Aujeszky's disease was named after the Hungarian professor of veterinary pathology Aladár Aujeszky, who was the first to describe the fatal infection for cats. The Aujeszky virus is a herpes virus. The main hosts are pigs and rats, but the virus can also affect cats, dogs and other animals.
How does Aujeszky's disease develop in cats?
Cats can get Aujeszky's disease primarily from eating raw pork. Pigs are better armed against the Aujeszky virus so that they can survive the disease. However, the meat of infected animals can go on sale. Even if the virus is said to no longer exist in Germany, pork from abroad can spread Aujeszky's disease. However, this only applies if it is consumed raw, because the virus is killed at 60 degrees Celsius. If a cat eats raw pork, there can be no doubt that it is infected with the Aujeszky virus.
Infection from the bite of sick animals, for example from infected rats, is less common, but also possible. In theory, contagion via live pigs is also conceivable if cats have contact with sick animals on a farm, for example. Furthermore, indirect transmission cannot be ruled out, for example due to contaminated transport vehicles or equipment. After two to seven days, the symptoms of the disease, which resemble those of rabies and affect the central nervous system, become apparent. Therefore Aujeszky's disease is also known as pseudo-rage.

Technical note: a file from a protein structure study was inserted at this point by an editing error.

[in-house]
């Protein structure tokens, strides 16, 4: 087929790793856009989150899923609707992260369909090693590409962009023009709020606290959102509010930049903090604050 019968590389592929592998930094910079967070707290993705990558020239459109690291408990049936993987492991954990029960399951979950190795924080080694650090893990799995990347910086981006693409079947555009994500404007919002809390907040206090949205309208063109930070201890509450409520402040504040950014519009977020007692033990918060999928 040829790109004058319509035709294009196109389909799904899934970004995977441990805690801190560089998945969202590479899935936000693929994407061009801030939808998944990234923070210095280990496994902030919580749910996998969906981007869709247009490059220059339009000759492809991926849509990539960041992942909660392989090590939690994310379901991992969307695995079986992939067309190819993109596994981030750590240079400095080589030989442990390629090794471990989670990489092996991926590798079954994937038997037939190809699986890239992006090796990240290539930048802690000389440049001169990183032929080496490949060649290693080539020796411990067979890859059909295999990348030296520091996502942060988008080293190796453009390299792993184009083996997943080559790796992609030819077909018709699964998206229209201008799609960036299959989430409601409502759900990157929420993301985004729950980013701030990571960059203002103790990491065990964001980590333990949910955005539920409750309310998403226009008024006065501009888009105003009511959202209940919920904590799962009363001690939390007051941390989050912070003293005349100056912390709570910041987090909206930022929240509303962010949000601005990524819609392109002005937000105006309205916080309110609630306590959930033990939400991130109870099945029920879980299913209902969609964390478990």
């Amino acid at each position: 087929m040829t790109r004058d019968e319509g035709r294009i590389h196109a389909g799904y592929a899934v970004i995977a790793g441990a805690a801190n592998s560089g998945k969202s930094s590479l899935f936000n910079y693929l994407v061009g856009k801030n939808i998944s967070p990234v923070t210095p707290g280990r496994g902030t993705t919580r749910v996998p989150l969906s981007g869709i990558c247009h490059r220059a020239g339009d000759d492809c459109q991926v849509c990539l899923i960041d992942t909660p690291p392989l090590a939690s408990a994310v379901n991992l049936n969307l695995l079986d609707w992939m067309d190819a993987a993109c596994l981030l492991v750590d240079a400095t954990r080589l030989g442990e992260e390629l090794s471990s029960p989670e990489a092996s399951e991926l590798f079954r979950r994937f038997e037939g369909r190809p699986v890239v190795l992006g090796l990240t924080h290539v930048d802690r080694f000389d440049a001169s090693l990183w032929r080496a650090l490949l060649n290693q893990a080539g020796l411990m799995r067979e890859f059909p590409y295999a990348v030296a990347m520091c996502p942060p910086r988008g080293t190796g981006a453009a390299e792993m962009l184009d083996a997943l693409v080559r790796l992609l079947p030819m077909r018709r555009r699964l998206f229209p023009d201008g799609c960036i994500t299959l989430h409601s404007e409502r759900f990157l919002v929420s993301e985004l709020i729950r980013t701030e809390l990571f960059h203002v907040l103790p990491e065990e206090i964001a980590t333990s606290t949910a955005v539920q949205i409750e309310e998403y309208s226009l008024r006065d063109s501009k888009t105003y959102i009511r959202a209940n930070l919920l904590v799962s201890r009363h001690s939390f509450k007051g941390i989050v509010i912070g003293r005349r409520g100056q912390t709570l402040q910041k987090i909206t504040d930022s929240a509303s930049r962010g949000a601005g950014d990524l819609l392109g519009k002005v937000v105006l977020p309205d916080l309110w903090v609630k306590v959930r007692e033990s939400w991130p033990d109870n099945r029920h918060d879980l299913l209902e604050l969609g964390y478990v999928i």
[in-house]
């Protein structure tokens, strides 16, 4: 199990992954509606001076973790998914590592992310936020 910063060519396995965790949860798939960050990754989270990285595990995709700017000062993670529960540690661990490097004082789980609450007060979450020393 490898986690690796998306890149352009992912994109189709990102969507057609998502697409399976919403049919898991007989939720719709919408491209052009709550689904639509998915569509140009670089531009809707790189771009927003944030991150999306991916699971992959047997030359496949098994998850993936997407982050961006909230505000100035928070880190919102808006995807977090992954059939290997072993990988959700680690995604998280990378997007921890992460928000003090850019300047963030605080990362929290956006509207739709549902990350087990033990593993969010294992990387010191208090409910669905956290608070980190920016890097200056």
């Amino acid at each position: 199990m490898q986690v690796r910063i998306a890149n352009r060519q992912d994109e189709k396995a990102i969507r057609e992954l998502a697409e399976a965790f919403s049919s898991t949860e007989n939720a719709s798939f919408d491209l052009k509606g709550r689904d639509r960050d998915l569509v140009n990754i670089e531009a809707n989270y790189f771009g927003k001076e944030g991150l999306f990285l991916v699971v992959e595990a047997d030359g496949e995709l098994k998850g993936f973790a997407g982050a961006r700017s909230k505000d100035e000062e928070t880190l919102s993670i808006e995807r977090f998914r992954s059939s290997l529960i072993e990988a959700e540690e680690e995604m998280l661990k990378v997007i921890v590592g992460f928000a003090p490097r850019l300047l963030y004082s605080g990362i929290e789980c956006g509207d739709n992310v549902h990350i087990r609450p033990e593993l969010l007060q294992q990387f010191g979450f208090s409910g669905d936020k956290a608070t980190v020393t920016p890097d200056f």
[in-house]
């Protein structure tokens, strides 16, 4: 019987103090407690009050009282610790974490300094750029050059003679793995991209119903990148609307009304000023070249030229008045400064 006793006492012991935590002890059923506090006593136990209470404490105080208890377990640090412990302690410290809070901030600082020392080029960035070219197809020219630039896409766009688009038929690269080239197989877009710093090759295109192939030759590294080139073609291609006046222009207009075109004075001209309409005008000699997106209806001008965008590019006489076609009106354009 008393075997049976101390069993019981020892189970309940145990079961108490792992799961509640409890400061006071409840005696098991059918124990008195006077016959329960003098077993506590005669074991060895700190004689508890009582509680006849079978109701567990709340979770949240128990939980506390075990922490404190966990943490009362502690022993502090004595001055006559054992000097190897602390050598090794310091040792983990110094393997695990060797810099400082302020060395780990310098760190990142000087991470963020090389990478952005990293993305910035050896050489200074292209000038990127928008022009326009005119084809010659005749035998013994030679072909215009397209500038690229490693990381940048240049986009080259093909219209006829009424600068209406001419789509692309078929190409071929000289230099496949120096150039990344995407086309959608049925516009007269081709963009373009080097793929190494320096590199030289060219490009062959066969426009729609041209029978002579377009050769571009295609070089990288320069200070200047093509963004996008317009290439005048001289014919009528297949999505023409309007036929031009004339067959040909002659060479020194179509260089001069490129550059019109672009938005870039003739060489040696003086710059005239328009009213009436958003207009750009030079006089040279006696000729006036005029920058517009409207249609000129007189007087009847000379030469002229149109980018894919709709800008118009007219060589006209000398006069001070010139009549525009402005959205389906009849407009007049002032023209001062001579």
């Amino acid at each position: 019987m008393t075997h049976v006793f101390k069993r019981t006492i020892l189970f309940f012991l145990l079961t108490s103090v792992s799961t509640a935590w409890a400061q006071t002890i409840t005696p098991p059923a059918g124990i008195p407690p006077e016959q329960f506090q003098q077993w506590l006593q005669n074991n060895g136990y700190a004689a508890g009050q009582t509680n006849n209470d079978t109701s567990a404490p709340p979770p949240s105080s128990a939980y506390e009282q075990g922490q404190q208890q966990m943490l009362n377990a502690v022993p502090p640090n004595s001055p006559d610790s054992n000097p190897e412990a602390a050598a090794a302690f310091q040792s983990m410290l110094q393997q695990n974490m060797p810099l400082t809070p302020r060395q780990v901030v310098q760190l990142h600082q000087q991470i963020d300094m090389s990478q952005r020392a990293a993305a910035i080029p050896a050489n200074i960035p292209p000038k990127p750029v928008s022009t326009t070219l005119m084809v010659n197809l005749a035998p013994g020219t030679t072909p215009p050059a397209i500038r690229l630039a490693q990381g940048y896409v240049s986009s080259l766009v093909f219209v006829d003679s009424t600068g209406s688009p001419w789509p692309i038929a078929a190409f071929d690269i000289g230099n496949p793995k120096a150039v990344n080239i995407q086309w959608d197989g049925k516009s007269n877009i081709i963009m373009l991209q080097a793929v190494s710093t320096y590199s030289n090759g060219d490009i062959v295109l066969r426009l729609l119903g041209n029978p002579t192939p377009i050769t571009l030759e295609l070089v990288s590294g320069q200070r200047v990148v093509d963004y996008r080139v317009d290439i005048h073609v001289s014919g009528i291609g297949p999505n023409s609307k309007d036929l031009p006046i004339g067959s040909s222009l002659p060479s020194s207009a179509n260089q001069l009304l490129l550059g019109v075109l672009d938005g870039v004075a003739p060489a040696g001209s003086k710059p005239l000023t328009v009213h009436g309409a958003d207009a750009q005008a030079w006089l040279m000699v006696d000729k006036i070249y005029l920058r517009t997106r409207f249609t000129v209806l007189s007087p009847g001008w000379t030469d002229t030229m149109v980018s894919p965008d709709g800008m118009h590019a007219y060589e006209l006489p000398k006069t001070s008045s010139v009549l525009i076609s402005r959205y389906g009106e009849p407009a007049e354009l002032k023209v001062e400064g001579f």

Raw pork can be fatal to cats
If you want to make your cat happy with fresh meat, you should definitely not ...
How high is the risk of infection in Germany?
Germany is officially considered free of the Aujeszky virus, and has been since 2003. The risk of developing pseudo-rage is therefore very low in Germany. However, the virus does not stop at the border and so Aujeszky's disease can be brought to Germany from abroad through the meat of infected animals. Unfortunately it happens that when meat is declared, unfair methods are used so that consumers can never be 100% sure which is the real country of origin.
Aujeszky's disease is not a danger for people, but infection is always fatal for cats and dogs. For safety reasons, pork should always be fed to pets only through-cooked. If you are vacationing on a farm abroad or in an area where rats are to be expected, you should not let your cat outside. Better safe than sorry.